When news of Christine Jorgensen’s gender-affirming surgery made headlines, she decided to use the exposure to help people.
In 1953, Renault penned the UK's "first openly homosexual novel by a serious writer"—and that was just the beginning of her groundbreaking career.
The oil tycoon tried to use a monkey named Titan to help find the sunken ship.
In early 20th-century Harlem, gambling belonged to “Madame Queen.”
Georgia Gilmore played a pivotal role in the civil rights movement—one of feeding and funding those at the frontlines. A marvelous cook, she took it upon herself to bring together a secret society-esque group of women who used food to fuel the movement.
With kitty litter, Ed Lowe changed how cats and humans bonded. But not everyone understood the idea: One woman tried feeding it to her cat.
From the 1920s to the 1940s, Oscar Micheaux led the way in shining a spotlight on Black culture in the movies.
While women jockeys face obstacles, perhaps none has faced the level of challenge that Eliza Carpenter did.
Eugene Bullard survived some of the deadliest battles in history and became the world's first Black fighter pilot—all before the age of 30.
Alice Dunnigan overcame racism, sexism, and other obstacles to make history as the first Black woman credentialed to cover the White House.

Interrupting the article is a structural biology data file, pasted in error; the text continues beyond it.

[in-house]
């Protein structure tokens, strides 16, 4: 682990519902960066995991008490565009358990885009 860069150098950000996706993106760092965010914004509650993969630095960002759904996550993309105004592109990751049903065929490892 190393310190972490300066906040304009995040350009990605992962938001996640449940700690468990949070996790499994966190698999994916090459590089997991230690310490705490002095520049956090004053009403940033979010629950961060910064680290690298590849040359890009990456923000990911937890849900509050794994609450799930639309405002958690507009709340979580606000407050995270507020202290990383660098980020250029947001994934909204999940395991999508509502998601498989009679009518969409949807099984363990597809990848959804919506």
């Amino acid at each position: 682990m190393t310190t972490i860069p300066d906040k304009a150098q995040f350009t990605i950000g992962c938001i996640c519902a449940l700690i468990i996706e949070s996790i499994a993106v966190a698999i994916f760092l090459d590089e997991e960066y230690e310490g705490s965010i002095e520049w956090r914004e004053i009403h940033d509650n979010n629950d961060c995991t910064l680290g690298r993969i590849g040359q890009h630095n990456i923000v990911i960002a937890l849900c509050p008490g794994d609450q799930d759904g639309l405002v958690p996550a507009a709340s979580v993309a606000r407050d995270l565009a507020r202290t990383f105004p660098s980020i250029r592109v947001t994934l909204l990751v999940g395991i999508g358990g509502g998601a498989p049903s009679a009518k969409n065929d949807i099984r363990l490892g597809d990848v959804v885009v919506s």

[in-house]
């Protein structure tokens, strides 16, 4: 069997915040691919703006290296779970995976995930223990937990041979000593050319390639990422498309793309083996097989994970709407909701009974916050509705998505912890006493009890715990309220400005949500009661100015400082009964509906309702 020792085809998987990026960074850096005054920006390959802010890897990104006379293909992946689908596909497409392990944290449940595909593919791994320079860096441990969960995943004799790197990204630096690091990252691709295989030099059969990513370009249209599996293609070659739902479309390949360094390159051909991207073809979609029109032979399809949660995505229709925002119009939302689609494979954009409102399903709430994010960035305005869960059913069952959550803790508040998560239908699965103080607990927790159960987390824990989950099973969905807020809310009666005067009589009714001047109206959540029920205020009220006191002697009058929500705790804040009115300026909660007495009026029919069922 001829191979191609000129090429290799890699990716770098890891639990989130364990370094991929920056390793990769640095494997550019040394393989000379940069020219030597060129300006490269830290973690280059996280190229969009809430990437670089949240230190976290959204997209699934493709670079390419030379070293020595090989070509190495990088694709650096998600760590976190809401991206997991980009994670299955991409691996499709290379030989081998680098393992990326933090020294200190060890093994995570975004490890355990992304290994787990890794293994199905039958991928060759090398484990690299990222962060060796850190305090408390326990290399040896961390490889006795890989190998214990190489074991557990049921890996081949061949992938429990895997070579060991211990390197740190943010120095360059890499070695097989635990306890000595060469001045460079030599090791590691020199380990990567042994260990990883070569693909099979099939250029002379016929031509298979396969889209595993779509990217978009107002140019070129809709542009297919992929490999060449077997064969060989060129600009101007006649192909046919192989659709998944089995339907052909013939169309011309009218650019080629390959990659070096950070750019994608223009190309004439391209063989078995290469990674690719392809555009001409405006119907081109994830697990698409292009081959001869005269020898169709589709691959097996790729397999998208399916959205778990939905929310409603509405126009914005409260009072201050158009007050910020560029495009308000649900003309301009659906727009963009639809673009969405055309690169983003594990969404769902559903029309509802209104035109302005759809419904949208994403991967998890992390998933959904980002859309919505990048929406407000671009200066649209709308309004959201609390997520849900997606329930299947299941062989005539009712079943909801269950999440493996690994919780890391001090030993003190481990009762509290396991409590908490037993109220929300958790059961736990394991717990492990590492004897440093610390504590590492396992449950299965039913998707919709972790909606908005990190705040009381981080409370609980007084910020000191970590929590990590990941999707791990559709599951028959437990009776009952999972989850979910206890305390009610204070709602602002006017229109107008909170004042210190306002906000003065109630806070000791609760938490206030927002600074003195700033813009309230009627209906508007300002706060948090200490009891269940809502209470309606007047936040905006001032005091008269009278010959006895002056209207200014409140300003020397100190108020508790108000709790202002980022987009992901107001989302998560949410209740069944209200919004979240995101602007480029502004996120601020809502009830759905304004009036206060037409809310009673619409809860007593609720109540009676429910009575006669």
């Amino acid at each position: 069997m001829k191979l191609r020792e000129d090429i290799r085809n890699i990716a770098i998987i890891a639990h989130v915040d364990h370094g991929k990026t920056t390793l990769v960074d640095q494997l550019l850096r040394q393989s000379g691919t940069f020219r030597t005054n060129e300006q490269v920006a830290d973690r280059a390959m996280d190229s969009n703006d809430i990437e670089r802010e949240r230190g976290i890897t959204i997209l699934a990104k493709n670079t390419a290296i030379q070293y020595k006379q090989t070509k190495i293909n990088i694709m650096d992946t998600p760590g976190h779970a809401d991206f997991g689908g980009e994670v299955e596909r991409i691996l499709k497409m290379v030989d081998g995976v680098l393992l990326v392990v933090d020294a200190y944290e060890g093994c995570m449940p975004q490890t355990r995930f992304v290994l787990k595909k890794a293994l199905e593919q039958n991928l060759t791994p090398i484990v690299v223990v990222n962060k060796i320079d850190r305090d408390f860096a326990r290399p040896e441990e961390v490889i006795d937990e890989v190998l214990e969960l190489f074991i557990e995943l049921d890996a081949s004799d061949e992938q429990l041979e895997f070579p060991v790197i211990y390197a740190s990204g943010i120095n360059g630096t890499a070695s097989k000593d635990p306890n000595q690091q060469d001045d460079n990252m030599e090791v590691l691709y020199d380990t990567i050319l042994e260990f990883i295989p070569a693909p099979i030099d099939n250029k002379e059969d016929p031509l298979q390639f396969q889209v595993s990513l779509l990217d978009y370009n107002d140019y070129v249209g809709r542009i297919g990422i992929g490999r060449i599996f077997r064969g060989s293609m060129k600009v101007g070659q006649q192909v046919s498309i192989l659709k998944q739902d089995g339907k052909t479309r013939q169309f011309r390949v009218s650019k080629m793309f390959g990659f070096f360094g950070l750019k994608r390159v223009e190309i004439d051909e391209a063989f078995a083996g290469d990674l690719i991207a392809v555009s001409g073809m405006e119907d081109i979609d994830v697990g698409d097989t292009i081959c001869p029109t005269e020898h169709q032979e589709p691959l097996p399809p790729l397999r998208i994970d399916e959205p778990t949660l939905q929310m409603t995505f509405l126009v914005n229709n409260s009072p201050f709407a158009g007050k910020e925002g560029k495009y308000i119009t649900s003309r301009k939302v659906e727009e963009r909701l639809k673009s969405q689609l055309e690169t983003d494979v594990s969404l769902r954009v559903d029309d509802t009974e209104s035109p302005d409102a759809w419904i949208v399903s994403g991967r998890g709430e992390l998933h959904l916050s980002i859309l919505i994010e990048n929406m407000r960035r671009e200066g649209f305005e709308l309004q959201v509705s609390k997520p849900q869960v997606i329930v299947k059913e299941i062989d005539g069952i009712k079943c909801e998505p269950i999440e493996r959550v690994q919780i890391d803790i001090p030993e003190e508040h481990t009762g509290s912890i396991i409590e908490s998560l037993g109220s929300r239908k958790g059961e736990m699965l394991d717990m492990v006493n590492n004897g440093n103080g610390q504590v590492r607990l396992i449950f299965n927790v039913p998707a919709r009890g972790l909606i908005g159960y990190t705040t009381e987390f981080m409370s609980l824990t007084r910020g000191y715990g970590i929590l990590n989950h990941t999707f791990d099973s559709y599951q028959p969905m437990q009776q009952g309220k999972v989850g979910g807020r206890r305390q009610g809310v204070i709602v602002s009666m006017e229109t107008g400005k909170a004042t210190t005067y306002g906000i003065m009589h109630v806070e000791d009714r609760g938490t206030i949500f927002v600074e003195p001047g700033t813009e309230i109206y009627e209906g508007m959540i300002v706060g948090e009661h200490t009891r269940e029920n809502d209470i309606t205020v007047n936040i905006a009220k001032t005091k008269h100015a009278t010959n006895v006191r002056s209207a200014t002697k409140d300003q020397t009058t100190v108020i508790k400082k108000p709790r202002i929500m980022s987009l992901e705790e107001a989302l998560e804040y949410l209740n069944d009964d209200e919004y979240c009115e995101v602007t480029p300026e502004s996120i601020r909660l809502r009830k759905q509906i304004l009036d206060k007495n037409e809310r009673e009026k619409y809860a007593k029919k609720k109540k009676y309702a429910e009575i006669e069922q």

No matter what Manhattan neighborhood you’re in, there’s probably a sculpture of Audrey Munson nearby.
Between seven marriages, two dead husbands, and one fraudulent baby, opera singer Lydia Locke's life had enough scandal to fill a gossip rag several times over.
At a time when women were rarely, if ever, were considered for roles in law enforcement, Kate Warne became a top investigator—and helped saved Abraham Lincoln's life.
Kitty O’Neil, a stuntwoman, drag racer, and diver, challenged assumptions about what it meant to be a deaf woman and set 22 speed records.
No aviation schools in America would teach Bessie Coleman how to fly in the 1920s. So, she sailed to France and became the first African American and the first Native American woman to earn a pilot's license.
In May 1918, Henry Johnson found himself alone in a French forest with a wounded ally, an empty rifle, and dozens of German soldiers closing in. He didn't run. He fought.
An artist and sculptor, Anna Coleman Ladd offered her talents to soldiers who had been badly disfigured fighting in World War I. Her masks helped restore their appearance and their self-confidence.
After this crusading reporter was kicked out of Germany, she continued her anti-Nazi coverage at home.
Clever, gifted, and fearless, Nellie Bly—who was born on May 5, 1864—inspired both journalistic and social change in the late 19th century.
Grace Olive Wiley was an unconventional herpetologist whose love affair with snakes—and resistance to safety standards—would end up costing her her life.
Literature was Eliza Leslie's passion, but her high-quality, distinctly American recipes were her bread and butter.
Using the stage name Stepin Fetchit, Perry was the first Black actor to become a millionaire—but today, his legacy is controversial.